Cubiclism, Part I

The most important lesson I learned in graduate school came from reading a slim little book written in Weimar Germany in 1930 by Sigfried Kracauer, The Salaried Masses: Duty and Distraction in Weimar Germany. Kracauer achieved distinction with his journalistic musings on popular culture. “Little Shopgirls Go to the Movies” and “The Mass Ornament” are some of his more well known essays. He also wrote a great book on Offenbach and a less great book on silent film, called From Caligari to Hitler: A Psychological History of German Film. His thoughts on photography are the original source of many of Walter Benjamin’s insights in the famous On Photography essay. He was also young T.A. Adorno’s Saturday afternoon Kant tutor. I hope he charged that asshole an hourly fortune.

In Lipstick Traces, Greil Marcus picked out the most passionately held theses of the Frankfurt School (upon which Kracauer had great, but largely unremarked, influence):

[The Frankfurt School] liked to speak of the paradox of the proletarianization of the world. They meant that when political economy dominates life, it turns everyone, the worker who has been made into a consumer, the bourgeois who was already one, into a sort of proletarian, a mute object in the face of the talking thing: the humanism of the commodity means that the commodity becomes human as the human being becomes a commodity.

For Kracauer, the new proletariat consisted of office workers — the salariat — whose demographic was progressively increasing in size while their distinction as non-manual laborers kept them from identifying with the interests of factory workers. This was due to changes in industrial life that had brought the large office into greater prominence in corporate life, and he attributed the increasingly female population of office workers to “a surplus of women.” Independently of Kracauer, Alfred Sohn-Rethel has argued that capitalism truly began when the management office was first built off away from the shop-room floor — this moment gave birth to the architect, the academic, the journalist, etc, and was the foundational split between intellectual and manual labor.

Kracauer had a fascination with office culture as a byproduct of employers trying to “determine our domestic political life and thought.” Everything cherished by office workers, from beauty care to the relatively new concept of the “weekend,” to parks and team sports, are all derived from the corporation’s management of the psychic life of employees. His basic point — my most important lesson learned in graduate school, which should have been instinctively obvious (but thank you, nonetheless, grad school) — is that a “cultural commodity” is a contradiction in terms.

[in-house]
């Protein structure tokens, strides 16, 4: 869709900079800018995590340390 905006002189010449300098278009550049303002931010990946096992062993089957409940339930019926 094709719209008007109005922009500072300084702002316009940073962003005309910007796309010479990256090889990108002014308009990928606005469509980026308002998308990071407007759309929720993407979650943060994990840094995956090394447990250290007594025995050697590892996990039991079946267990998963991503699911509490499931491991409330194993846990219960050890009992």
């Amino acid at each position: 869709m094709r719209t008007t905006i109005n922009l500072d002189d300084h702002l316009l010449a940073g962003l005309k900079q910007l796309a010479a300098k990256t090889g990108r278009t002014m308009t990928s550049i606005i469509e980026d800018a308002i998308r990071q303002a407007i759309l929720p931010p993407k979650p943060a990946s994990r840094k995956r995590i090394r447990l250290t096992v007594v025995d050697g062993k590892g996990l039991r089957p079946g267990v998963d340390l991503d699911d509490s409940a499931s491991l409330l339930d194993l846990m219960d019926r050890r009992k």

Kracauer also attributes the invention of the “personality” to upper management: it is only when one has passed a certain corporate threshold that personality is accepted. Much as the Victorians invented the “Eccentric,” corporate personality is cultivated and praised: “foresight in contriving to be replaceable at all times is recognized.” Office work also creates its own feminine class whose “morally pink complexion” is the inner revelation of perfectly teased hair and manicured nails.

In analyzing the office life of the salariat, Kracauer argues that he’s transcending the limitations of traditional political analysis.

We must rid ourselves of the delusion that it is major events which most determine a person. He is more deeply and lastingly influenced by the tiny catastrophes of which everyday existence is made up, and his fate is certainly linked predominantly to the sequence of these miniature occurrences.

The greatest instance of product placement I’ve ever seen was for Starbucks in the Fight Club movie when the narrator mentions his boss’s daily “grande latte enema.” This is a perfect example of one of the ritual tiny catastrophes that run through an office worker’s daily routine. I’ve read a lot of books on this subject — in fact, that was the subject of my first post on this blog, and once taught a course on this subject — so I think I’ll wonder out loud about the history of “management” literature in the next series of posts. The most recent (fantastic) novel I read on this subject was Ed Park’s Personal Days, and am reading Chip Kidd’s The Learners. But I’ll also take a look at Defoe’s The Complete English Tradesmen and possibly some Frank Norris.


2 Responses to “Cubiclism, Part I”

  1. Zed Says:

    You ever read The Baffler? There was some good writing in there about “business literature.”

  2. darknessatnoon Says:

    I am a very occasional reader. Recommend a piece to me once you unpack from your move!

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